With the warm weather in early April, a lot of rice was planted a week or so earlier than normal. The weather conditions involved have generated a lot of weather-related questions. Perhaps I can best summarize a lot of them by recommending you scout early for grass and if you have it, kill it.

A lot of the Command applied on early rice was out at least a week, and often longer, without any rainfall for activation. This again proves what I say every year, growers are not going to flush to activate a herbicide if they have enough soil moisture to get a stand of rice without it.

Some rain (from a little to a lot, depending on the part of the state) has fallen, so we get the questions on “reach-back effect.” That is, will the Command, once activated, pick up the small grasses that emerged before activation occurred. The answer is sometimes, but you can't count on it.

If it turns white, stops and goes into reverse, watch it for a while. If it has a green new leaf and is growing, kill it.

I feel a lot of Command fields will need spraying for escaped grass much earlier than last year. The folks that got the light rains are asking, “How much does it take to activate Command?” On clod-free ground that is packed with a roller, the answer is almost any shower will do it. On a fluffy or cloddy seedbed, it takes enough rain to melt things together.

The week before Easter, when much of the rice in the central part of Arkansas was planted, the wind was a gale at daylight and got worse during the day for most of the week. Some growers gave up on trying to apply Command and pulled their levees. In those fields, a lot of the program will switch to Facet.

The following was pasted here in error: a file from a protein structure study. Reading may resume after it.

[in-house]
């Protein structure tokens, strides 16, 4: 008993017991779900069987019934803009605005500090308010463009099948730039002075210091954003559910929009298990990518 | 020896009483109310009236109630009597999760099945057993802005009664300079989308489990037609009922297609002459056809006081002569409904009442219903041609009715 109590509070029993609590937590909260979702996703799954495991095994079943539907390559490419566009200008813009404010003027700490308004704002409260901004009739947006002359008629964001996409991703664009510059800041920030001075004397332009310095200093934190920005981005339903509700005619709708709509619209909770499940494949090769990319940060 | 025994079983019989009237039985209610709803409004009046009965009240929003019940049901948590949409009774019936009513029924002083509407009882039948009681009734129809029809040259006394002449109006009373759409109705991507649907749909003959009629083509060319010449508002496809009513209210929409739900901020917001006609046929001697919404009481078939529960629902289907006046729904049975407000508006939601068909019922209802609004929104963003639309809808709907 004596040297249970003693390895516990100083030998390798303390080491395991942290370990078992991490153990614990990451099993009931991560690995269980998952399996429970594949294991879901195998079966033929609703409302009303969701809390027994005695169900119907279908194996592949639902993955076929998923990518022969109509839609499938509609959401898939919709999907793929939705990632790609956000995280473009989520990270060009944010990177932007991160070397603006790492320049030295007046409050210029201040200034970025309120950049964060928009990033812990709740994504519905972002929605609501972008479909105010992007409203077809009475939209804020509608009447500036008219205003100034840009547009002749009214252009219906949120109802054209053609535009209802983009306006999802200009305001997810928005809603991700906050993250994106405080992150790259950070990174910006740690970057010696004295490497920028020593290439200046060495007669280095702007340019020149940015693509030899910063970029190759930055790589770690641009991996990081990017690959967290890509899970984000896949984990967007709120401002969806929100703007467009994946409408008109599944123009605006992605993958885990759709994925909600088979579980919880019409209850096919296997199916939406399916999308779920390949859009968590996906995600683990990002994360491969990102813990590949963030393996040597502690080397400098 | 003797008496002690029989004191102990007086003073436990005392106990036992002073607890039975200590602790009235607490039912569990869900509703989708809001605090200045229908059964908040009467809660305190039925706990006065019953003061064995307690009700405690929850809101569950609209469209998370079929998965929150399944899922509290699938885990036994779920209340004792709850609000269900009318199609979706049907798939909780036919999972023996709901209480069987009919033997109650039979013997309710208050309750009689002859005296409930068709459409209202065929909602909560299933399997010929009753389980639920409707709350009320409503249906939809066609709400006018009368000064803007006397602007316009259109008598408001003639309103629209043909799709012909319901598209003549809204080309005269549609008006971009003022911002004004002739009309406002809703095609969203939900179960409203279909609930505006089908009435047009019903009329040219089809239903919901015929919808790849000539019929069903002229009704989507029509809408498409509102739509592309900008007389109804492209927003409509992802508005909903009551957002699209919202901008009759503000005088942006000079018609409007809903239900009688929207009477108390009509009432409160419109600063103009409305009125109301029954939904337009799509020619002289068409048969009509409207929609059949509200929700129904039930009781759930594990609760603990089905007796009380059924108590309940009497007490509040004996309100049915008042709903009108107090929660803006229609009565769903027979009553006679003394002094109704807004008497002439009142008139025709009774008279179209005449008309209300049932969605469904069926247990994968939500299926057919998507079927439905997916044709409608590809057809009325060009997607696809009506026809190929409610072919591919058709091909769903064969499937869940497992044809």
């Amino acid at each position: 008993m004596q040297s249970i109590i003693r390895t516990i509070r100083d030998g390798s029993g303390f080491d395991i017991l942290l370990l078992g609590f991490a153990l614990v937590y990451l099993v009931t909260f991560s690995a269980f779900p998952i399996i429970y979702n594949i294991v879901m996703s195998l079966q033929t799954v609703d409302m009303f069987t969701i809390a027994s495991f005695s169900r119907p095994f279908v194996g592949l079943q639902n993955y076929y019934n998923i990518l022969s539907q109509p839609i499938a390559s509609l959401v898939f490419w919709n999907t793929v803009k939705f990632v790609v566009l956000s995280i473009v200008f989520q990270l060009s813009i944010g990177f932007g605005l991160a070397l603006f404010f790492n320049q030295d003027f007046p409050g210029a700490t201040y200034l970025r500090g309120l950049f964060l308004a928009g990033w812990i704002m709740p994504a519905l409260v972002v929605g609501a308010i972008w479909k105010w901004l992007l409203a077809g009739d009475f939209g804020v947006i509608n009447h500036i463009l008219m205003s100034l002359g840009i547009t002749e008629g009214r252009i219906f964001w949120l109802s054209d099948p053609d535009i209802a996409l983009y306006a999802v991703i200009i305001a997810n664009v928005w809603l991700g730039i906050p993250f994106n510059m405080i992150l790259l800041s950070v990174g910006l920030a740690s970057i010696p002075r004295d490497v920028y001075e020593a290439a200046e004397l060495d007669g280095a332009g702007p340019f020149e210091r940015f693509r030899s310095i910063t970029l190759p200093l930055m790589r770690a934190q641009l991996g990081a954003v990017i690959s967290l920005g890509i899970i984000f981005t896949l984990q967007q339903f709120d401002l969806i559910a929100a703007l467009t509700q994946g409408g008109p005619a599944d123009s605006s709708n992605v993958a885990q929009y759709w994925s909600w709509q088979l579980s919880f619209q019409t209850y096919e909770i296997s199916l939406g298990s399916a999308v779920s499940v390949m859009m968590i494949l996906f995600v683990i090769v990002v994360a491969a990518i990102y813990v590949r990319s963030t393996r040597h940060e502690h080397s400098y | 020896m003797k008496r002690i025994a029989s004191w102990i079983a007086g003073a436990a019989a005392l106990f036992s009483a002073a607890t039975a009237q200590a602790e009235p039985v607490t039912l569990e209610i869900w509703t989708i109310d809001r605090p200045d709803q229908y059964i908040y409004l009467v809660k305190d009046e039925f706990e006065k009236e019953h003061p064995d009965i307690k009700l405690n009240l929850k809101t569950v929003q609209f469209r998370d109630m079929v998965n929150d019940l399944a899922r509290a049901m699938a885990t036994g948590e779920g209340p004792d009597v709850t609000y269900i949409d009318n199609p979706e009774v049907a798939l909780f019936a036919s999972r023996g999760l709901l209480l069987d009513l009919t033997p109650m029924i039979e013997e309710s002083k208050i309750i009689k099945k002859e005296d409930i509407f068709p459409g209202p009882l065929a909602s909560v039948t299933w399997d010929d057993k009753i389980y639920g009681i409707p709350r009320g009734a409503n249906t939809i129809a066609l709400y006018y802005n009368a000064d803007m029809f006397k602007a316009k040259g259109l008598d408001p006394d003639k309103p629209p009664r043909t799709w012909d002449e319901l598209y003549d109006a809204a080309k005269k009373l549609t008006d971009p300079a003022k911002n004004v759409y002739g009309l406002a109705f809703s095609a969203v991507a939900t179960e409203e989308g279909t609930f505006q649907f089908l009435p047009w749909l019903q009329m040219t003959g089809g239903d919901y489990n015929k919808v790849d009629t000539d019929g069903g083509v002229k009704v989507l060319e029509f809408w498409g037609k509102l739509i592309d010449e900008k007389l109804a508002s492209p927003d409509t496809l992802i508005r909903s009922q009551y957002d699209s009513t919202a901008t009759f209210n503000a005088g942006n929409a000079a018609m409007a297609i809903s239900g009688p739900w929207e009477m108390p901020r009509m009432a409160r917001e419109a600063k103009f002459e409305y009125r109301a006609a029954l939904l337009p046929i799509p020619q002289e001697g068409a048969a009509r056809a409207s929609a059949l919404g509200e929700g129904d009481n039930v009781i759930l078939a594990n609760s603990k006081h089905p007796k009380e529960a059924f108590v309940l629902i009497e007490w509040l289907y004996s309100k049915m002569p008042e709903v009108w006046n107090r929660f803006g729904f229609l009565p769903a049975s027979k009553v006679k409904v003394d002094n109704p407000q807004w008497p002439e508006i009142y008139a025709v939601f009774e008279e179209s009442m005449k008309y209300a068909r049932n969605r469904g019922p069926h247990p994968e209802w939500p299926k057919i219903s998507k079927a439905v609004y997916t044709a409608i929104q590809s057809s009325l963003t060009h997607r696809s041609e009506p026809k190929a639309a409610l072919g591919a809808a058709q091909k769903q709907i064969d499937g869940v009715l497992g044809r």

The economics on the Prowl plus Facet delayed pre-treatment look good. The state-recommended reduced rate of 0.25 pound (product) of Facet is hard to beat for the money, compared to labeled rates on a silt loam soil. On fields with emerged grasses, the recommended reduced rate of Facet mixed with propanil is an excellent choice.

In Command fields where the grass breaks early, that 0.17-pound rate of Facet with propanil will get you to flooding in most cases.

The big issue with growers who have grass breaking early behind Command is how to avoid having to make a third application across the field. Some early residual help from Facet may be the key.

Some will be looking to Ricestar for postemergence grass control. Remember, it is not a salvage herbicide. Scout and spray two- to three-leaf escaped grass.

The early planting, followed by the rains, reduced early applications of Command by air in our four-county research area. We couldn't start until April 14 and a lot of the rice had either been sprayed with ground equipment or had emerged grass and folks were switching to Facet. Hopefully we will pick up enough of the later-planted rice to be able to make a decision for next year.

I pay high compliments to the aerial applicators I have observed that put their airplanes through our Extension agricultural engineering certification for Command. The setup that people are using to apply the Command is getting the fine droplets and wingtip varieties out of the pattern. That is what we should be running to apply all herbicides.

I heard that a few did not certify their aircraft because they did not want the expense of re-certifying farms or the expense of the new nozzle technology. I challenge every applicator to do it whether or not you ever fly any Command. If it eliminates one complaint, the cost has more than been justified.


Ford Baldwin is an Arkansas Extension weed scientist.